For the next course I went with a very different take on potatoes and leeks by making Wes Avila’s Sweet Potato Tacos (Amazon Prime Video). There are several different versions of this Guerilla Tacos recipe available online so I combined them up and put my own spin on things.
- Peel sweet potatoes and cut them into 1cm thick slices. Vacuum pack with oil and salt before cooking sous vide at 90C for 45 min
- Clean and cut leeks in half lengthwise before dropping them in a pot of white wine and thyme. Boil for 5 min till the alcohol evaporates and put into the leeks and win broth into a sous vide bag. Cook sous vide at 90C for 30 min (they can be done at the same time as the sweet potatoes
- Once the items are out of the sous vide pan we need to toast them on a pan to caramelize them and get some colour. The sweet potatoes will need a couple of minutes on each size to get a nice brown and release a wonderfull sweet smell
- Chop the leeks into 1cm strips and saute them on the same pan as the sweet potatoes. cook them till they become tender and start browning. You can now put the sweet potatoes and leeks away and warm them up again in time for service
- Toast the corn tortilla in one pan while heating some oxacan cheese in another pan. Once the tortilla is browned, flip it and put it over the golden brown and melted cheese so that the cheese sticks to the tortilla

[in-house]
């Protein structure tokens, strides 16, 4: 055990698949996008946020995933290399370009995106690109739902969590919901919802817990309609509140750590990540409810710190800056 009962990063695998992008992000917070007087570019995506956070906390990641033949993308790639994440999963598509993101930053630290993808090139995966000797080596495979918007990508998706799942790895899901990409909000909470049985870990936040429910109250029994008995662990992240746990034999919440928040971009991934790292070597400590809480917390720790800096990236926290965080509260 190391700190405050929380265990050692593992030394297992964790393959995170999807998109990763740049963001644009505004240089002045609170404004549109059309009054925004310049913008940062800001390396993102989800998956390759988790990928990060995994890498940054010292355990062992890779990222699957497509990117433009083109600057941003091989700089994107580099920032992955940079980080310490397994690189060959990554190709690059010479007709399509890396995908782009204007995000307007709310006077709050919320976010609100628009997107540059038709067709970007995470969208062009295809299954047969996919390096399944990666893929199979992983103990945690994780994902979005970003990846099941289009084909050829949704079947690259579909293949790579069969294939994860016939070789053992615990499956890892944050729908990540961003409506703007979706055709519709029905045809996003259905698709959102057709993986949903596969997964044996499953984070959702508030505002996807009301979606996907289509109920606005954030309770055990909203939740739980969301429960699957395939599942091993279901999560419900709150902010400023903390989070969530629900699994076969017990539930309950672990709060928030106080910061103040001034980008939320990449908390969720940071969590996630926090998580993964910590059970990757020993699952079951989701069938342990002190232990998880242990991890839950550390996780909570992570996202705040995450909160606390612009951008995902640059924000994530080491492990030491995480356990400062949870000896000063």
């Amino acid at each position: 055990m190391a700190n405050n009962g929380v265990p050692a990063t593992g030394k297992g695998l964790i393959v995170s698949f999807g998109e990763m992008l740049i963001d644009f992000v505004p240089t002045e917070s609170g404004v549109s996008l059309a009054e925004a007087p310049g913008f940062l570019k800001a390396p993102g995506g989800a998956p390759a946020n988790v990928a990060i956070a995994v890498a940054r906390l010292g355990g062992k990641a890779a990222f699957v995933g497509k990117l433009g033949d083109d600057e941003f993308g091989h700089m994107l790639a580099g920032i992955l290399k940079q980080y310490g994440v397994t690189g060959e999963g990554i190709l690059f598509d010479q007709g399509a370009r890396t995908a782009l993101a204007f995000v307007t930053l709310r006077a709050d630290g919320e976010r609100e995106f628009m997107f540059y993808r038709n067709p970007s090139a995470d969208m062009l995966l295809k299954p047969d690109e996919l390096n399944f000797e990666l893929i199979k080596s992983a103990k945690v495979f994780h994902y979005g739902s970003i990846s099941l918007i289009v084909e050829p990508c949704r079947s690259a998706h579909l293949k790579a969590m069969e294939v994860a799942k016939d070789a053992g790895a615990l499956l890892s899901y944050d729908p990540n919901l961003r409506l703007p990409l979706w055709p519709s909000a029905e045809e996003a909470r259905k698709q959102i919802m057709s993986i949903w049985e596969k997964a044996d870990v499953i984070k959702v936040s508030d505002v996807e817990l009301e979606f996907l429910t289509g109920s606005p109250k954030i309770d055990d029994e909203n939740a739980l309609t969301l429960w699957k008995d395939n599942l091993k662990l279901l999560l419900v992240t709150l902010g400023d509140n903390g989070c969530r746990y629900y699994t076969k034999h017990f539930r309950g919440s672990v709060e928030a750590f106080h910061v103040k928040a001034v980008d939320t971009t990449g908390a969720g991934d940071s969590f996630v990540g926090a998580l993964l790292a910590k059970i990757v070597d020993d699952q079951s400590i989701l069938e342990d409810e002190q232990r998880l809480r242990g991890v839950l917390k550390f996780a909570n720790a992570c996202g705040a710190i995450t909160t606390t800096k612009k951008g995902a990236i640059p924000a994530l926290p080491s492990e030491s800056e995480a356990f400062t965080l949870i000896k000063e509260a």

- Take the tortilla off the pan and flip it again for assemble the tortilla. Add a layer of sweet potatoes followed by a generous helping of the leeks. Next hit the taco with some romesco styles salsa (with extra spice and white vinegar for a kick) before finishing it with some crumbled feta cheese
- Enjoy a fantastic taco
Our final savoury course was a parisienne gnocchi that we have made several times and continued the theme of normally potato based dish being made without potato. Nithy toasted them in butter with some crispy sage for a great flavour to end the mains on.
Nithya went all out on the desert course making 4 different items that the diners could pick and choose from. For the potato theme we had mashed potato truffles and purple potato ice cream, while the traditionalists got to have some cream puffs and salted caramel panna cotta.
And with that the meal was done!
2 replies on “Potato Dinner”
I love your menus. Keep it up!
[…] those recipes which is when I realised that I hadn’t really made an truly new menu since my Potato Dinner of 2018. We got to talking about cookbooks at that meal and I remembered that I have both the […]